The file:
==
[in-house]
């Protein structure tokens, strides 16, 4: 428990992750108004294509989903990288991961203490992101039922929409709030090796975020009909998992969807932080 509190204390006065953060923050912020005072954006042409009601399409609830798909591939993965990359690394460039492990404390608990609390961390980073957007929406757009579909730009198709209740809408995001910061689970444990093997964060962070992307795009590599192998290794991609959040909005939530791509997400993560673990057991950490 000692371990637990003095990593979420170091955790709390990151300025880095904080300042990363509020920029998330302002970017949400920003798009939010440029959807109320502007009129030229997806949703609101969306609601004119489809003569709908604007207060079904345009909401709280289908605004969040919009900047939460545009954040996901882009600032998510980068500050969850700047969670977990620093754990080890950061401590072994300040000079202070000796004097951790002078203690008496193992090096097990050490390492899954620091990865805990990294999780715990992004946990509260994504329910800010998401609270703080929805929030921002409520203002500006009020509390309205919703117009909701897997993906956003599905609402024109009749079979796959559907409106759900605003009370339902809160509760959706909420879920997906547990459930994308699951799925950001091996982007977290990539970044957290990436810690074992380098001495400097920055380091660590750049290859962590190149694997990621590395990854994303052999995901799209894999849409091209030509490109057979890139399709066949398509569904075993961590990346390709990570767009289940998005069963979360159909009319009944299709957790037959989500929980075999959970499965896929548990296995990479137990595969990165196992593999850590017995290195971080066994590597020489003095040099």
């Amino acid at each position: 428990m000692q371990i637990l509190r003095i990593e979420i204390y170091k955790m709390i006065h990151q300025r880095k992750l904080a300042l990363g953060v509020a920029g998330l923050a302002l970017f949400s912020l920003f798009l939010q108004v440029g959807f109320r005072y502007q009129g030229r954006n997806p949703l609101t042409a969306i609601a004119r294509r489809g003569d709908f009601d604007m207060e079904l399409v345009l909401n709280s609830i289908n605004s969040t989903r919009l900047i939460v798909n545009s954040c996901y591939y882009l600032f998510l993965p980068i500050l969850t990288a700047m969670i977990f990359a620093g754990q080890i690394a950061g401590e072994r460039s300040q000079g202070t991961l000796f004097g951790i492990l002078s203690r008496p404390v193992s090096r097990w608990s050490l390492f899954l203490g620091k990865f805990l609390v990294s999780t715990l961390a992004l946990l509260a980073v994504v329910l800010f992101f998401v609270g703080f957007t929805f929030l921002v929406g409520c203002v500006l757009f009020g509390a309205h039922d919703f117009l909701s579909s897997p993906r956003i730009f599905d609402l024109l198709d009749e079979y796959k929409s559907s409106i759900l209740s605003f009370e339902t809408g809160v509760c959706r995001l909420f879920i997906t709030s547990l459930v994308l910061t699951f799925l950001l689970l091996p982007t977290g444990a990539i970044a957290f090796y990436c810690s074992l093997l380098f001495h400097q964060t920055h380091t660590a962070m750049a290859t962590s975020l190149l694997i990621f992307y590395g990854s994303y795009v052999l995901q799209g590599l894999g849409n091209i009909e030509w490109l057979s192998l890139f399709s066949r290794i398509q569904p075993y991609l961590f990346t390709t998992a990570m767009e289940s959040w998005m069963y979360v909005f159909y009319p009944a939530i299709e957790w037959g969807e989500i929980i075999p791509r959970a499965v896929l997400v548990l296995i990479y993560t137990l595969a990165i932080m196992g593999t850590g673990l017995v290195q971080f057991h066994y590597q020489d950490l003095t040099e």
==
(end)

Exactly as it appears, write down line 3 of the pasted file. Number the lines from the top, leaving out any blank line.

């Amino acid at each position: 428990m000692q371990i637990l509190r003095i990593e979420i204390y170091k955790m709390i006065h990151q300025r880095k992750l904080a300042l990363g953060v509020a920029g998330l923050a302002l970017f949400s912020l920003f798009l939010q108004v440029g959807f109320r005072y502007q009129g030229r954006n997806p949703l609101t042409a969306i609601a004119r294509r489809g003569d709908f009601d604007m207060e079904l399409v345009l909401n709280s609830i289908n605004s969040t989903r919009l900047i939460v798909n545009s954040c996901y591939y882009l600032f998510l993965p980068i500050l969850t990288a700047m969670i977990f990359a620093g754990q080890i690394a950061g401590e072994r460039s300040q000079g202070t991961l000796f004097g951790i492990l002078s203690r008496p404390v193992s090096r097990w608990s050490l390492f899954l203490g620091k990865f805990l609390v990294s999780t715990l961390a992004l946990l509260a980073v994504v329910l800010f992101f998401v609270g703080f957007t929805f929030l921002v929406g409520c203002v500006l757009f009020g509390a309205h039922d919703f117009l909701s579909s897997p993906r956003i730009f599905d609402l024109l198709d009749e079979y796959k929409s559907s409106i759900l209740s605003f009370e339902t809408g809160v509760c959706r995001l909420f879920i997906t709030s547990l459930v994308l910061t699951f799925l950001l689970l091996p982007t977290g444990a990539i970044a957290f090796y990436c810690s074992l093997l380098f001495h400097q964060t920055h380091t660590a962070m750049a290859t962590s975020l190149l694997i990621f992307y590395g990854s994303y795009v052999l995901q799209g590599l894999g849409n091209i009909e030509w490109l057979s192998l890139f399709s066949r290794i398509q569904p075993y991609l961590f990346t390709t998992a990570m767009e289940s959040w998005m069963y979360v909005f159909y009319p009944a939530i299709e957790w037959g969807e989500i929980i075999p791509r959970a499965v896929l997400v548990l296995i990479y993560t137990l595969a990165i932080m196992g593999t850590g673990l017995v290195q971080f057991h066994y590597q020489d950490l003095t040099e």